The period between Memorial Day and Labor Day is known as the “100 Deadliest Days” for teen drivers. Teenagers are more likely to be on the road since they are out of school. An unfortunate number of these teens have been found to be driving under the influence. The US Department of Health and Human Services believes that over 15% of 18 to 20 year olds reported driving under the influence. Along with heightened instances of distracted driving including texting while driving has led to a staggering number of fatalities. The 4th of July is notoriously the deadliest day for travelers. An increased number of people on the road as well as an increased amount of drinking often has deadly consequences.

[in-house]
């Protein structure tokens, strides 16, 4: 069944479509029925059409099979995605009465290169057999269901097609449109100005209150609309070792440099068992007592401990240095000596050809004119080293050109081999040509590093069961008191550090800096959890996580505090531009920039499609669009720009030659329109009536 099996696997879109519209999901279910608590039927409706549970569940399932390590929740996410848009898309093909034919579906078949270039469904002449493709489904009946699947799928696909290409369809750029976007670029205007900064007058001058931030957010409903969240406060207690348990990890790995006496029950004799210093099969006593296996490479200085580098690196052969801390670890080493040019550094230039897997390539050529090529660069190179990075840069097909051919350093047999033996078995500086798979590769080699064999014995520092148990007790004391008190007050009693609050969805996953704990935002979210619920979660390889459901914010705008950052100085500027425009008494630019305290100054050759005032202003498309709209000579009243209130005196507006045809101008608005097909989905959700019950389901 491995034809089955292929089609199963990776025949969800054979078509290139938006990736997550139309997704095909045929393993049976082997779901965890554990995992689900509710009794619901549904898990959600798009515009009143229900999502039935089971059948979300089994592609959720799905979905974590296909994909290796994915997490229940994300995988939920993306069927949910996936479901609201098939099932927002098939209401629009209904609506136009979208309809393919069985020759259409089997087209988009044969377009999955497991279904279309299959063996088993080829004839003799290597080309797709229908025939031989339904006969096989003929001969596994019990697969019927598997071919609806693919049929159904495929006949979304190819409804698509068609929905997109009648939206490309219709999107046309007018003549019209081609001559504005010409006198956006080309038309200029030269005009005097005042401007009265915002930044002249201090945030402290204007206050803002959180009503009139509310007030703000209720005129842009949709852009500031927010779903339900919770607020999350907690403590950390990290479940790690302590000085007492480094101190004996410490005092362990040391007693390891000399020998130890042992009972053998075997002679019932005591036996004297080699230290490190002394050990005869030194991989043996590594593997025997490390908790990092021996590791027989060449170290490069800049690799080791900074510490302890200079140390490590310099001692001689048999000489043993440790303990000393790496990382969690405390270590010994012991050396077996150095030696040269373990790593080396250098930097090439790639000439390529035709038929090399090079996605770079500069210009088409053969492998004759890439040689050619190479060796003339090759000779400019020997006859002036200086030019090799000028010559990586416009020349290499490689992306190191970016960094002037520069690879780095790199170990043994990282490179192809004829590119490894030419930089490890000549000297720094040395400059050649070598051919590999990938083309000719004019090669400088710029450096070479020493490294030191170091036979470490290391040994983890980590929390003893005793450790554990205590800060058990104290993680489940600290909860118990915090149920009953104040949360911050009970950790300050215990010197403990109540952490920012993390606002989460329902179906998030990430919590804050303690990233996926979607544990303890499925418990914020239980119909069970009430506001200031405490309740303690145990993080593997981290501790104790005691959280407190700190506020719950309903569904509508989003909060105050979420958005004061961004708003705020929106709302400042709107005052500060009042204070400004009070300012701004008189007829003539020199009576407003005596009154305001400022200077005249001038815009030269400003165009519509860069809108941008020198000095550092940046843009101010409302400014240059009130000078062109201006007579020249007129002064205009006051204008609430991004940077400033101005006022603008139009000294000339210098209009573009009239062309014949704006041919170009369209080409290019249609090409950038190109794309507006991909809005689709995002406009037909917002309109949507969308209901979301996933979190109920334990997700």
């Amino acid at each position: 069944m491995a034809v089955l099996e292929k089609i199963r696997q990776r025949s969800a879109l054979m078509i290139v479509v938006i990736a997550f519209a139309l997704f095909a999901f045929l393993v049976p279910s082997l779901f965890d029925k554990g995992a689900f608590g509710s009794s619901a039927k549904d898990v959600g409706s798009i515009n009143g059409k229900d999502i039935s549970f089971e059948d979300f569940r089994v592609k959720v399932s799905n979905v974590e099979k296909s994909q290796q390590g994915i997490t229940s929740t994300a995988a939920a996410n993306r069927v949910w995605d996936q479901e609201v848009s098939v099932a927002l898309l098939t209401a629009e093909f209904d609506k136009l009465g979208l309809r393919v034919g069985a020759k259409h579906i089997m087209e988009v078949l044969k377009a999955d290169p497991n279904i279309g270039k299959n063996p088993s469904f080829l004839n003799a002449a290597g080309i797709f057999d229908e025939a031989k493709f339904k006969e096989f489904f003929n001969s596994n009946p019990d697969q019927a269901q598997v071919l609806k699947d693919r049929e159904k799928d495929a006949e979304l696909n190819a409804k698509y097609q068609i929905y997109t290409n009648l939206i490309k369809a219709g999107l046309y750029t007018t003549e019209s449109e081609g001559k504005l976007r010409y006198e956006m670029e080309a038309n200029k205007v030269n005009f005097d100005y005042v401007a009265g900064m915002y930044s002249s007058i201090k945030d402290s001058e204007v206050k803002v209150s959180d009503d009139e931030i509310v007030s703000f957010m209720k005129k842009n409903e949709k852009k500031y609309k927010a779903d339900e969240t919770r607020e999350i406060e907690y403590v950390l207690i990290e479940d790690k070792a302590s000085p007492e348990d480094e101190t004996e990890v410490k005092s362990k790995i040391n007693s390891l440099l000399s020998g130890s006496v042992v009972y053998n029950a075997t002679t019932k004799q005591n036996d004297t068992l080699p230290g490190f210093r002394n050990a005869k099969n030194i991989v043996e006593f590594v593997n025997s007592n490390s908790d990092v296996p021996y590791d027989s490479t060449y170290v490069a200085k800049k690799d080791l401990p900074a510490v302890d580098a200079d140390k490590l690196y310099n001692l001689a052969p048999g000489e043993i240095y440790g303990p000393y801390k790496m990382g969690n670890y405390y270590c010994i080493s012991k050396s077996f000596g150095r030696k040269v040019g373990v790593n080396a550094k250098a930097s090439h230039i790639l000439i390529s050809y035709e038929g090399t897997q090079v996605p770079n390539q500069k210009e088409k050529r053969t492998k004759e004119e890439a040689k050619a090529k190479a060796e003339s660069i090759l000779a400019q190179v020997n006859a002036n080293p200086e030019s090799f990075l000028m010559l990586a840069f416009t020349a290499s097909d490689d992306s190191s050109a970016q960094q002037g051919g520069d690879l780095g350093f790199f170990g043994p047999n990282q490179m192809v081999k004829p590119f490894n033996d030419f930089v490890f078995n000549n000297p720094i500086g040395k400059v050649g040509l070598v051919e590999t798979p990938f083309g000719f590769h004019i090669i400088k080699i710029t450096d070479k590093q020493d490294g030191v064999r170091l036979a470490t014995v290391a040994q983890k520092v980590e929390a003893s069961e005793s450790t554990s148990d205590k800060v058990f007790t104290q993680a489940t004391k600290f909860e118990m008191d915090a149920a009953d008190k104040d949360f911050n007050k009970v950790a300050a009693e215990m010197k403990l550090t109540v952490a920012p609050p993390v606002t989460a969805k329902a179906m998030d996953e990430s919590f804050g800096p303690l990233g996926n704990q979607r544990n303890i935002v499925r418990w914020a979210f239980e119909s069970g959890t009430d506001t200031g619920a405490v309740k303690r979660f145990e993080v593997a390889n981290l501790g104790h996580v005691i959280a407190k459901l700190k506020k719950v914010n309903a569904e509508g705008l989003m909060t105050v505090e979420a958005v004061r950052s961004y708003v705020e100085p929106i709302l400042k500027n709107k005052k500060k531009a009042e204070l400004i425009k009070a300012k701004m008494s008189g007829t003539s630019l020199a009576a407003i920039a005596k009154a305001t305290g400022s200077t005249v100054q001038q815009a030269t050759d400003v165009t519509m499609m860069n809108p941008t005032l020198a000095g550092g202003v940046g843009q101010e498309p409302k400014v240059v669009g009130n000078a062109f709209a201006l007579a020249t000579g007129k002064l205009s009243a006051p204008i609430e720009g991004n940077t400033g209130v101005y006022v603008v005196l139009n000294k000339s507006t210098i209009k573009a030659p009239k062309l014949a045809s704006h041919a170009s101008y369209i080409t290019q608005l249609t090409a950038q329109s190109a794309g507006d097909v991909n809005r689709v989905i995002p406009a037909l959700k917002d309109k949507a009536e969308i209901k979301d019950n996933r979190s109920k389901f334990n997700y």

Law enforcement has tried to combat this increase in drunk driving offenses by adding DUI checkpoints, increased patrol and DUI saturation units. Federal and state grants have given local law enforcement the ability to enforce drinking and driving laws. Many jurisdictions have also joined forces with the courts, probation and sobriety programs to focus on dealing with the underlying issue of alcohol addiction. These collaborative efforts have significantly reduced drunk driving recidivism rates in counties across the country. Programs throughout nearly all 50 states have added alcohol monitoring through the SCRAM Continuous Alcohol Monitoring device to help reduce drunk driving offenses and other alcohol related fatalities. It is the hopes of these and other law enforcement agencies that these efforts will drastically reduce drinking and driving.